Contempt Power, Judicial
CONTEMPT POWER, JUDICIAL
The Constitution nowhere mentions contempt of court. The courts' powers in this area flow instead from a common law tradition of debated antiquity and legitimacy. Contempt power has, however, become entangled with the Constitution in two respects: first, courts have had to explain how they came to exercise a power that in some respects seems antithetical to constitutional values; second, the Constitution has been held to limit some aspects of the courts' exercise of contempt power.
Contempt is the disobedience of a court's order or interference with its processes. Most judicial decrees are not orders to do or refrain from doing some act. Contempt would not arise, for example, from the simple failure to pay a money judgment. Some judgments, however, directly order a party to perform or refrain from performing some act. A court might order a party to transfer land, to integrate a school system, to cease polluting a stream, to answer questions put by the other side, or to refrain from obstructive behavior in the courtroom.
Having disobeyed such an order, one might be charged with a crime (since many jurisdictions make such acts criminal) or with contempt. Either charge might result in a fine or jail sentence, but the accompanying process might differ. For some categories of contempt the contemnor may suffer punishment without many of the rights normally attaching to criminal trials: to be represented by counsel, to prepare for trial, to present testimony, to cross-examine witnesses, or to have a trial by jury. The list is extreme and would not apply to all of the often confusing categories of contempt developed by the courts, but it illustrates the potentially drastic nature of the power.
Courts employ such "criminal" contempt sanctions to redress judicial dignity, but individual litigants may also use contempt sanctions to gain the benefit of court orders. A party seeking to compel obedience to an injunction entered at his request may ask a court for a "civil" contempt sanction. Such a sanction typically orders the contemnor to jail or to the payment of a progressively mounting fine until he "purges" himself of the contempt by obeying the injunction in question. Though an accused civil contemnor enjoys the rights of counsel, testimony, and cross-examination, his hearing has none of the protections accorded criminal defendants, for the courts have held that this is a "civil" rather than a "criminal" proceeding in spite of the risk of imprisonment. Nor is the duration of the imprisonment or the size of the fine subject to any limitation save the discretion of the judge and the contemnor's continuing ability to perform the act required of him.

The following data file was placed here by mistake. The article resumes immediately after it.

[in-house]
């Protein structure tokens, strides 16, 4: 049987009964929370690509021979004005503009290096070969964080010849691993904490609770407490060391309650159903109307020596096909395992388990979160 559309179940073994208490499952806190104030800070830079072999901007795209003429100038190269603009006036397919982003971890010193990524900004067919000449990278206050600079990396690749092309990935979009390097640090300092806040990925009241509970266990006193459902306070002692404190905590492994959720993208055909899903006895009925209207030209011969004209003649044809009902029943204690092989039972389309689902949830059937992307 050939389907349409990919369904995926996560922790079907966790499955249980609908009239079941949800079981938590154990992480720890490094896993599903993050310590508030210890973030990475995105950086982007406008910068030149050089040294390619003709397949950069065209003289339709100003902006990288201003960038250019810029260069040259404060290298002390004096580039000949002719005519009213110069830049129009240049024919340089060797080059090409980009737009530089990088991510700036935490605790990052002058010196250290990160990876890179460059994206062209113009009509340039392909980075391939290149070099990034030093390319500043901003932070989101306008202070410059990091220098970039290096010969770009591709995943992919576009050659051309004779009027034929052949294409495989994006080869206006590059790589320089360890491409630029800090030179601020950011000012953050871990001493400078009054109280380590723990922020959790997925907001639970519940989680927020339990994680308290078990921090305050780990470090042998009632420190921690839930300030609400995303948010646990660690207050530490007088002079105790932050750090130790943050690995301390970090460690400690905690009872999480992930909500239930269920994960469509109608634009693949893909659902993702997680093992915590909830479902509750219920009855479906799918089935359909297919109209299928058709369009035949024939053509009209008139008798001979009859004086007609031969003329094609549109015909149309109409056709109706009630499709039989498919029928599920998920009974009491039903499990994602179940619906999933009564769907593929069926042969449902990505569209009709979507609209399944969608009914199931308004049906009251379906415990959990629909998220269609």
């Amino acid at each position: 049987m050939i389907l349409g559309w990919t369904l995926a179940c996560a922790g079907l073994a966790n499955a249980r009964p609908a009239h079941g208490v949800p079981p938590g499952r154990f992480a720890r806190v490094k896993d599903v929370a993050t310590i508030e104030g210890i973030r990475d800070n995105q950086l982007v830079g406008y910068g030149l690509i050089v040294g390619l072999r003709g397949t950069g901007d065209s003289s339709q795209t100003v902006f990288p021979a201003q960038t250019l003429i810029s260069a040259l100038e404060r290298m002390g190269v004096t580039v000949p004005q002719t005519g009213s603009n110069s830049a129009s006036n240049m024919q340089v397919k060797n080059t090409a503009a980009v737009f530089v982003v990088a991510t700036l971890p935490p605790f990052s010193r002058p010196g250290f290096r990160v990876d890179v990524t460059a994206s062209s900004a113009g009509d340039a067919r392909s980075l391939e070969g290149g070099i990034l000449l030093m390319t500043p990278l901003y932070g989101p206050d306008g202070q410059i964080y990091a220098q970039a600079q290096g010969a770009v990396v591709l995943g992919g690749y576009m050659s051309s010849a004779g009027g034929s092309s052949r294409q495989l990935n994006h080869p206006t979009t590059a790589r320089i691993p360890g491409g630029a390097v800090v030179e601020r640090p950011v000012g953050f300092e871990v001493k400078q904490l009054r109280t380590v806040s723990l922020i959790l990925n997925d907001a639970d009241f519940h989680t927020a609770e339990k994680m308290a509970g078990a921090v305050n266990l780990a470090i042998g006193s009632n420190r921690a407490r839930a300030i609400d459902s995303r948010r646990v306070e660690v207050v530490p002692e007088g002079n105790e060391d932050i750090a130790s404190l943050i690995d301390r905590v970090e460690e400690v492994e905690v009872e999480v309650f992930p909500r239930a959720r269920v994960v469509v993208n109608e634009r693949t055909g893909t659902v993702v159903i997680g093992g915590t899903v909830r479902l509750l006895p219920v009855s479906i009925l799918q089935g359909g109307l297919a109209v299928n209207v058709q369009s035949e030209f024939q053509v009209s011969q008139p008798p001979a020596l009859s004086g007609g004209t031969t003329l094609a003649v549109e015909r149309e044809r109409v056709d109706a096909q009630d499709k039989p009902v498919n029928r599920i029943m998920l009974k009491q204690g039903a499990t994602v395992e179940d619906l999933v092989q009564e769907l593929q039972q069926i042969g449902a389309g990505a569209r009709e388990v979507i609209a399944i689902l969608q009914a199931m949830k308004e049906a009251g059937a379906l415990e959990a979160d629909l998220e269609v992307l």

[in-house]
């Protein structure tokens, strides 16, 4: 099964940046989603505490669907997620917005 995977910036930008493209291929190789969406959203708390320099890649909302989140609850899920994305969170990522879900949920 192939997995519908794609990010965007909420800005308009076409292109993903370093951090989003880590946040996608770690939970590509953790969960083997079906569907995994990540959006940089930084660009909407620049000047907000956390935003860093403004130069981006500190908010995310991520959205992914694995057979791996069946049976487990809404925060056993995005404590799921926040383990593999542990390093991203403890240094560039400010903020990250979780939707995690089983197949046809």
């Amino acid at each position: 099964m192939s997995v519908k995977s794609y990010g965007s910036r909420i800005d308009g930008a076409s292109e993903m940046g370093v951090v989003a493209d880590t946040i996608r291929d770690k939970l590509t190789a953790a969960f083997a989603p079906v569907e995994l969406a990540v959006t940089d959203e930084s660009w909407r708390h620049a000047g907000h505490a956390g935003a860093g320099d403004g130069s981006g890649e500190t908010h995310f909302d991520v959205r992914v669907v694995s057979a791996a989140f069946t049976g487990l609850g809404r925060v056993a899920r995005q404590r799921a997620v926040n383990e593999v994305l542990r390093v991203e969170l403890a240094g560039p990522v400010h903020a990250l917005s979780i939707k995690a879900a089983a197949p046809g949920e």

Justifying the use of apparently criminal penalties without protections constitutionally accorded criminal defendants, the courts have relied on claims of history, necessity, and categorization. The claim of history has rested on the propositions that at the time the Constitution was framed courts had long exercised contempt powers and that the Framers did not intend to alter them. Those claims have been challenged but are still made. The claim of necessity still urges the need for orderly adjudicatory proceedings and enforceable orders. The argument rests on the hypothesis that, were the usual restrictions of the bill of rights to apply to contempt proceedings, the courts would be unable to function. The argument from categorization involves simply the assertion that because neither civil nor criminal contempts involve "crimes," the portions of the Bill of Rights applicable to crimes do not apply. In the case of imprisonment for civil contempt this argument is bolstered by the circumstance that the contemnor has the power at any time to obtain his release by complying with the order—a power not enjoyed by a convicted criminal.
Though the courts' exercise of contempt power has thus been remarkable for the absence of constitutional constraints, some limits do exist. First, state and federal legislatures have statutorily required greater protections that the Constitution mandates. Second, the Supreme Court has imposed some constitutional limits: in criminal contempts the judge must find the defendant guilty beyond a reasonable doubt; in "indirect" contempts (those not committed before a judge or involving judicial officers) the contemnor is, in addition, accorded the rights of counsel, testimony, and cross-examination. Even in cases of direct contempt the contemnor may have a trial by jury if the judge proposes to inflict a serious penalty. Yet even in enunciating these protections, the Court has steadfastly insisted that the judge has a wide power to impose sentence on the spot for contemptuous behavior in the courtroom.
Judicial use of contempt power involves a collision between two desiderata: that of having tribunals able to conduct their proceedings and enforce their orders; and that of having persons whose freedom stands in jeopardy enjoy the protections of the Bill of Rights. Thus far the courts have concluded that in many situations the first goal necessitates subordinating the second.
Stephen C. Yeazell